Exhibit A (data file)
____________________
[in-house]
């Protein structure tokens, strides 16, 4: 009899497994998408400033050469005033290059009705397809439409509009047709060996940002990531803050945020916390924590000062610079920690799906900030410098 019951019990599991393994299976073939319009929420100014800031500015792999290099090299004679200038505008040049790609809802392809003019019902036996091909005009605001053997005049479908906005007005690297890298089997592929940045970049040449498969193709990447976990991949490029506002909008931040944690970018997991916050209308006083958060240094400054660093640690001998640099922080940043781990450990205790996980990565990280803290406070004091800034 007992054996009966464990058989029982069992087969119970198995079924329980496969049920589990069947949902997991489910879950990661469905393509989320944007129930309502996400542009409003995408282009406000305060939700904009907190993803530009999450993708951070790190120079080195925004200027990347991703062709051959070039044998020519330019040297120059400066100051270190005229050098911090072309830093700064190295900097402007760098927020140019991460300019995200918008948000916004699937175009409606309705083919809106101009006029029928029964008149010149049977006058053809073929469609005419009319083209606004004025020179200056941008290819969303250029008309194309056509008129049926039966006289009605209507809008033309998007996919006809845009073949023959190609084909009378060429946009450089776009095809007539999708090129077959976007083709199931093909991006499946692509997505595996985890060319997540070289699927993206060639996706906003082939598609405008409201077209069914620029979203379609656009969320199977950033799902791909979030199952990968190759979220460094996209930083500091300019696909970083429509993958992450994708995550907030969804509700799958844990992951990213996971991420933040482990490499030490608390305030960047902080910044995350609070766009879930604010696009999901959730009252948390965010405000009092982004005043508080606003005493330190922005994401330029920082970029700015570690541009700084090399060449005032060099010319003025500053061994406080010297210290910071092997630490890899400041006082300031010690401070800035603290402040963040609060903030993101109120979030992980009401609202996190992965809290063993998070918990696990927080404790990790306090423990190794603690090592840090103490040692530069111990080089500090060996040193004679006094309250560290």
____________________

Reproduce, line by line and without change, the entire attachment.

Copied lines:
[in-house]
């Protein structure tokens, strides 16, 4: 009899497994998408400033050469005033290059009705397809439409509009047709060996940002990531803050945020916390924590000062610079920690799906900030410098 019951019990599991393994299976073939319009929420100014800031500015792999290099090299004679200038505008040049790609809802392809003019019902036996091909005009605001053997005049479908906005007005690297890298089997592929940045970049040449498969193709990447976990991949490029506002909008931040944690970018997991916050209308006083958060240094400054660093640690001998640099922080940043781990450990205790996980990565990280803290406070004091800034 007992054996009966464990058989029982069992087969119970198995079924329980496969049920589990069947949902997991489910879950990661469905393509989320944007129930309502996400542009409003995408282009406000305060939700904009907190993803530009999450993708951070790190120079080195925004200027990347991703062709051959070039044998020519330019040297120059400066100051270190005229050098911090072309830093700064190295900097402007760098927020140019991460300019995200918008948000916004699937175009409606309705083919809106101009006029029928029964008149010149049977006058053809073929469609005419009319083209606004004025020179200056941008290819969303250029008309194309056509008129049926039966006289009605209507809008033309998007996919006809845009073949023959190609084909009378060429946009450089776009095809007539999708090129077959976007083709199931093909991006499946692509997505595996985890060319997540070289699927993206060639996706906003082939598609405008409201077209069914620029979203379609656009969320199977950033799902791909979030199952990968190759979220460094996209930083500091300019696909970083429509993958992450994708995550907030969804509700799958844990992951990213996971991420933040482990490499030490608390305030960047902080910044995350609070766009879930604010696009999901959730009252948390965010405000009092982004005043508080606003005493330190922005994401330029920082970029700015570690541009700084090399060449005032060099010319003025500053061994406080010297210290910071092997630490890899400041006082300031010690401070800035603290402040963040609060903030993101109120979030992980009401609202996190992965809290063993998070918990696990927080404790990790306090423990190794603690090592840090103490040692530069111990080089500090060996040193004679006094309250560290």